Have you ever walked into a high end supermarket and thought the strawberries look so perfectly red you just have to have one? When you were shopping at that other store last week, you didn’t think twice about it; in fact, did they even sell strawberries?
These must be organic. They are so vibrant in colour, they were probably grown on a private farm and hand-picked that very morning. Definitely worth paying double. They are clearly much better quality.
Or are they? Yes, there is a possibility these are the best strawberries ever grown, but the more likely reason they appear extra appealing to you is the lighting environment they were presented to you in.
Lighting can influence the way you perceive a product, or space you are in, and even your mood and behaviour in that moment. Lighting can accentuate a tiny detail, or minimise the appearance of a flaw; it can make you feel relaxed or inspire energy; it can improve productivity or create an intimate atmosphere. Lighting can make you feel warm or cold and it can play with your perception of colour.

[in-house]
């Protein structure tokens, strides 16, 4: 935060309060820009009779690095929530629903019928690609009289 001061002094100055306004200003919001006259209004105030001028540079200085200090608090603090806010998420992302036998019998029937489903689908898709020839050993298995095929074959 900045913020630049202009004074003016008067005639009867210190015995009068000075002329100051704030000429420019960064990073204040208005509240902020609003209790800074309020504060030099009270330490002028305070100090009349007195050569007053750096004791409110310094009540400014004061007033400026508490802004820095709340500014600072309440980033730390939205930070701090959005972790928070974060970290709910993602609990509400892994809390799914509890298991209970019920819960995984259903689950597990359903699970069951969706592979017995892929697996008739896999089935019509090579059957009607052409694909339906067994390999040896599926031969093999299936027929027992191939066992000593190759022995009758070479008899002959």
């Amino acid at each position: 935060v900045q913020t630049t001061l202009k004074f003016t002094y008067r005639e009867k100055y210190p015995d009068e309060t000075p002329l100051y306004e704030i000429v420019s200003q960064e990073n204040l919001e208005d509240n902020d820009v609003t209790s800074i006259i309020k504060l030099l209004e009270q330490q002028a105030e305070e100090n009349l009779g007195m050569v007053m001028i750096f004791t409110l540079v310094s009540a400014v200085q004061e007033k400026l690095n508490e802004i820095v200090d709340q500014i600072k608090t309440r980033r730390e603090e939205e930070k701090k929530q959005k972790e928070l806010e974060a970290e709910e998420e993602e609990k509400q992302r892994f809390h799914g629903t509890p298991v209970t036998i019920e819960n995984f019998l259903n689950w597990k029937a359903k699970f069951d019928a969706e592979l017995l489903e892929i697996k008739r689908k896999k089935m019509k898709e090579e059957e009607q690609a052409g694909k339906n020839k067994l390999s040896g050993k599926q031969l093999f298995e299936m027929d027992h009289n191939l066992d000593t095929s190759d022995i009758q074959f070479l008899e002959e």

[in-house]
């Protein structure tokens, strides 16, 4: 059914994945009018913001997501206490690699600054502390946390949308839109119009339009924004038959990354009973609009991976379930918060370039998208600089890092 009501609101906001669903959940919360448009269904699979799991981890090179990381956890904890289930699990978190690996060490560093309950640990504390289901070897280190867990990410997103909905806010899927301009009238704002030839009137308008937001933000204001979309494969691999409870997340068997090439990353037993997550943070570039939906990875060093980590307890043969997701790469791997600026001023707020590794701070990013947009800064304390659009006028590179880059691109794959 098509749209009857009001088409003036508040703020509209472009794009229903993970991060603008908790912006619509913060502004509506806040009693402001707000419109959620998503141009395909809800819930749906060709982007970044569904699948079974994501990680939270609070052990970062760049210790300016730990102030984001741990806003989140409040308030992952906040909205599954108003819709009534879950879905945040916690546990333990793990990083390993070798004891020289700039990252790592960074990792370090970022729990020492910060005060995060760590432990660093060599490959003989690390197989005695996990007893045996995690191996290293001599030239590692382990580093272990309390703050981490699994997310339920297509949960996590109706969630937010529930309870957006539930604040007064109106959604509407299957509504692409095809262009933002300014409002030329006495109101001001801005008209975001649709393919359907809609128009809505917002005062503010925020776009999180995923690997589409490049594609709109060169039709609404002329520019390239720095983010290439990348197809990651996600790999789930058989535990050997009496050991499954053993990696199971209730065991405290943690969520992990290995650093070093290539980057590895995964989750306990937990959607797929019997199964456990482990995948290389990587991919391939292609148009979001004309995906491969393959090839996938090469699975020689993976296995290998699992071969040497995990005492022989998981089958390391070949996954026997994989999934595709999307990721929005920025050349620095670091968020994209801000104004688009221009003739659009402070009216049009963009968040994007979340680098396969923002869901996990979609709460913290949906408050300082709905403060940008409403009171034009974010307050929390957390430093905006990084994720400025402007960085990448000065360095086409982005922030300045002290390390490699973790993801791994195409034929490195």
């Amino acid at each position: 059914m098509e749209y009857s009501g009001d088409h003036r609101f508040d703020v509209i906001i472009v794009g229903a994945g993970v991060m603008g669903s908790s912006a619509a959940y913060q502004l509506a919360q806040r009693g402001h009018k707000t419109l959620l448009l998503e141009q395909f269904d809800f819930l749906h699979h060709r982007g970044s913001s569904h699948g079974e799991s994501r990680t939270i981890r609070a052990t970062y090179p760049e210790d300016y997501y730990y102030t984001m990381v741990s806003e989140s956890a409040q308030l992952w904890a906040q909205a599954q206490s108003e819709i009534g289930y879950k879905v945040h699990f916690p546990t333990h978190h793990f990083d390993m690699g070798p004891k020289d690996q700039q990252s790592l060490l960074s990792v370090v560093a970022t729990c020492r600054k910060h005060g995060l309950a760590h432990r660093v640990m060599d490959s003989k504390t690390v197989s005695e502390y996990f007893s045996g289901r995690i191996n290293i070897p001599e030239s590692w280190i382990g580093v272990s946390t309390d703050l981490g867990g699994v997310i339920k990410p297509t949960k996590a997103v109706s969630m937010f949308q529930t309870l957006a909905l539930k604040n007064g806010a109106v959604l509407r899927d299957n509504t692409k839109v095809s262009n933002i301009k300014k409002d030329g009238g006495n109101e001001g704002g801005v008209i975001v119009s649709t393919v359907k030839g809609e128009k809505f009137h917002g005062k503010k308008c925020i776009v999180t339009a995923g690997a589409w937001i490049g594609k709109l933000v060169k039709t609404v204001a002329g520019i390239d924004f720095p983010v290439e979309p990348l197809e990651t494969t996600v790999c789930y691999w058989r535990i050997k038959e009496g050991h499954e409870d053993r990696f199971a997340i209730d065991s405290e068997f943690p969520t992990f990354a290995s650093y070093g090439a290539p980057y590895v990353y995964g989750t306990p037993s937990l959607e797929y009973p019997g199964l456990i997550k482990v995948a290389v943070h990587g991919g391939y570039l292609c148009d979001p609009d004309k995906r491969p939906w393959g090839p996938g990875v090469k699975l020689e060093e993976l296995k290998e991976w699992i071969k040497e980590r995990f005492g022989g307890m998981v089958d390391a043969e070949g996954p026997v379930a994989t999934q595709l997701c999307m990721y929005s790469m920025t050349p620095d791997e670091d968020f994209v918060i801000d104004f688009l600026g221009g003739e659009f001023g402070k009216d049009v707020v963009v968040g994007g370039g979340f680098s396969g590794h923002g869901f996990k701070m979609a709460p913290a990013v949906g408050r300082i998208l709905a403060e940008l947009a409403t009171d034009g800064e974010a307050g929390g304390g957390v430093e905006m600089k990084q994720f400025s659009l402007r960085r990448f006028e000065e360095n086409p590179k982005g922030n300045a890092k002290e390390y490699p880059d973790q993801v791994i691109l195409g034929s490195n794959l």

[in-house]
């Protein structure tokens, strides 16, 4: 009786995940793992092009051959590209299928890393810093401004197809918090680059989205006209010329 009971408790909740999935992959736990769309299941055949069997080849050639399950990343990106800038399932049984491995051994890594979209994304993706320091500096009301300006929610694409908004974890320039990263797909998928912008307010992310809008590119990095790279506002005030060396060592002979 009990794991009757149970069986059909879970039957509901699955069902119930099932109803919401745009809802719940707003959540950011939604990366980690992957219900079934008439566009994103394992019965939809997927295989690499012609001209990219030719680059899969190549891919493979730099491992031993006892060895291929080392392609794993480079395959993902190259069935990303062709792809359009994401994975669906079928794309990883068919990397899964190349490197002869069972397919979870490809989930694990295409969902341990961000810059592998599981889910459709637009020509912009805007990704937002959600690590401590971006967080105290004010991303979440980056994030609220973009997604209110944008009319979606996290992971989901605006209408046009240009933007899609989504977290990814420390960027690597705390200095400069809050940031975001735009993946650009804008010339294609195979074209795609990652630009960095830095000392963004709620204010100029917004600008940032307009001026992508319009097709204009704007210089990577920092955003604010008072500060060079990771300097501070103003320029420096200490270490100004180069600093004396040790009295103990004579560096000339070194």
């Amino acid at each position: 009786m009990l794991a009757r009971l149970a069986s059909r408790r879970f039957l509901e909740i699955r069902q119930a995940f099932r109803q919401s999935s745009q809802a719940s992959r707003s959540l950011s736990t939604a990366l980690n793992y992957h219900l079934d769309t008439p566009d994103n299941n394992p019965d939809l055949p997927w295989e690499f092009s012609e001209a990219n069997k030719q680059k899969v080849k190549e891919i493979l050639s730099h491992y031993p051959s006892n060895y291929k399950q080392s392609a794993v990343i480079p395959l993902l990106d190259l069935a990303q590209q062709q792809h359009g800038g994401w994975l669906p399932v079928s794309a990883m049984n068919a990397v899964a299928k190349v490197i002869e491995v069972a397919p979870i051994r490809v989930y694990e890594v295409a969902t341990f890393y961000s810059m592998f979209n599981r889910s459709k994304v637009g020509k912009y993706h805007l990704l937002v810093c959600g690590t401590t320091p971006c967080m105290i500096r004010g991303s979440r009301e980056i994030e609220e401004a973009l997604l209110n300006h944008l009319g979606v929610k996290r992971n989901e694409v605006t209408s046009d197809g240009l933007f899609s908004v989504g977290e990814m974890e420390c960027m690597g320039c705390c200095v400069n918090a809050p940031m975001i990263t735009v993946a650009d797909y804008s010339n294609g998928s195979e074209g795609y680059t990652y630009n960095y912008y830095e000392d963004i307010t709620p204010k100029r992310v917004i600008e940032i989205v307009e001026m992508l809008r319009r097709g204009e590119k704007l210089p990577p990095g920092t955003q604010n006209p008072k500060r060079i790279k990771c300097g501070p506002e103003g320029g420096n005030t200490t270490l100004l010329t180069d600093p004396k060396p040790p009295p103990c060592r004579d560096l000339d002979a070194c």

A successful lighting design should make a space feel comfortable and appropriate for the setting, but shouldn’t really stand out in itself. A decorative light fixture can add to the overall design of a space and create a feature element, but the actual light emitted from that fixture shouldn’t be seen, so much as experienced.
Here we discuss the key factors to consider when selecting appropriate lighting for an environment: the type of lamp, the colour temperature, the CRI value and the desired level of lighting (brightness). All of these factors will of course impact the cost, maintenance and overall look and feel of the space so they should be integrated into the design at an early stage and not become an afterthought.
The Store Environment
It must be said that before lighting styles and illumination levels are chosen, the individual store environment must be analyzed its size, the architecture of the building, its target market, its location, its image and its budget – in order to determine lighting requirements. There is no blanket lighting solution for a “type” of store.